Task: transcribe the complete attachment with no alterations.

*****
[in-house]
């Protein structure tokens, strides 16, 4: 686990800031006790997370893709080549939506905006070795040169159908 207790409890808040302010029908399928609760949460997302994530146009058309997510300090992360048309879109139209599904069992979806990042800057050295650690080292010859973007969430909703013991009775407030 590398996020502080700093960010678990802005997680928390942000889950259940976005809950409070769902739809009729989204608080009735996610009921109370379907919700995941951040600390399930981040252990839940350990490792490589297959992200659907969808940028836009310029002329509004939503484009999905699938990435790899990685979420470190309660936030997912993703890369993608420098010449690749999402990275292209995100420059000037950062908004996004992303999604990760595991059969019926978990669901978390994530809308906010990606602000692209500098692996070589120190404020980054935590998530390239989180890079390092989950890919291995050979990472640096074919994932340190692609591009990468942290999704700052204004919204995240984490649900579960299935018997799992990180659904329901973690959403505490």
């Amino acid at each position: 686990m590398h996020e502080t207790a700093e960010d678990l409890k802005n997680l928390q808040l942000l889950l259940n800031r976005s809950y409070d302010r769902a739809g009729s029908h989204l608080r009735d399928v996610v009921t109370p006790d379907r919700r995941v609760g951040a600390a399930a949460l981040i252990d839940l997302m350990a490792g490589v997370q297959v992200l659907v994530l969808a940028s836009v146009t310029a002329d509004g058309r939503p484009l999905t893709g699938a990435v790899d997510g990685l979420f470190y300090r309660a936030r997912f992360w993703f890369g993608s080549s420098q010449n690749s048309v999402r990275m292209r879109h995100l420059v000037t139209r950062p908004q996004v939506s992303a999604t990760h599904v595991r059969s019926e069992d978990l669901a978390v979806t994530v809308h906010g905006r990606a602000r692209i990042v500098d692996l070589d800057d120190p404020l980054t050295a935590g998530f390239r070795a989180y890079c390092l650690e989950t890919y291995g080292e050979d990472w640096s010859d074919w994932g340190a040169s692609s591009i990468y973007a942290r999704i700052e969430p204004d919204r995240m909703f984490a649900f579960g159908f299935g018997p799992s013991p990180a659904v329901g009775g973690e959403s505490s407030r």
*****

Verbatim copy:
[in-house]
């Protein structure tokens, strides 16, 4: 686990800031006790997370893709080549939506905006070795040169159908 207790409890808040302010029908399928609760949460997302994530146009058309997510300090992360048309879109139209599904069992979806990042800057050295650690080292010859973007969430909703013991009775407030 590398996020502080700093960010678990802005997680928390942000889950259940976005809950409070769902739809009729989204608080009735996610009921109370379907919700995941951040600390399930981040252990839940350990490792490589297959992200659907969808940028836009310029002329509004939503484009999905699938990435790899990685979420470190309660936030997912993703890369993608420098010449690749999402990275292209995100420059000037950062908004996004992303999604990760595991059969019926978990669901978390994530809308906010990606602000692209500098692996070589120190404020980054935590998530390239989180890079390092989950890919291995050979990472640096074919994932340190692609591009990468942290999704700052204004919204995240984490649900579960299935018997799992990180659904329901973690959403505490």
């Amino acid at each position: 686990m590398h996020e502080t207790a700093e960010d678990l409890k802005n997680l928390q808040l942000l889950l259940n800031r976005s809950y409070d302010r769902a739809g009729s029908h989204l608080r009735d399928v996610v009921t109370p006790d379907r919700r995941v609760g951040a600390a399930a949460l981040i252990d839940l997302m350990a490792g490589v997370q297959v992200l659907v994530l969808a940028s836009v146009t310029a002329d509004g058309r939503p484009l999905t893709g699938a990435v790899d997510g990685l979420f470190y300090r309660a936030r997912f992360w993703f890369g993608s080549s420098q010449n690749s048309v999402r990275m292209r879109h995100l420059v000037t139209r950062p908004q996004v939506s992303a999604t990760h599904v595991r059969s019926e069992d978990l669901a978390v979806t994530v809308h906010g905006r990606a602000r692209i990042v500098d692996l070589d800057d120190p404020l980054t050295a935590g998530f390239r070795a989180y890079c390092l650690e989950t890919y291995g080292e050979d990472w640096s010859d074919w994932g340190a040169s692609s591009i990468y973007a942290r999704i700052e969430p204004d919204r995240m909703f984490a649900f579960g159908f299935g018997p799992s013991p990180a659904v329901g009775g973690e959403s505490s407030r």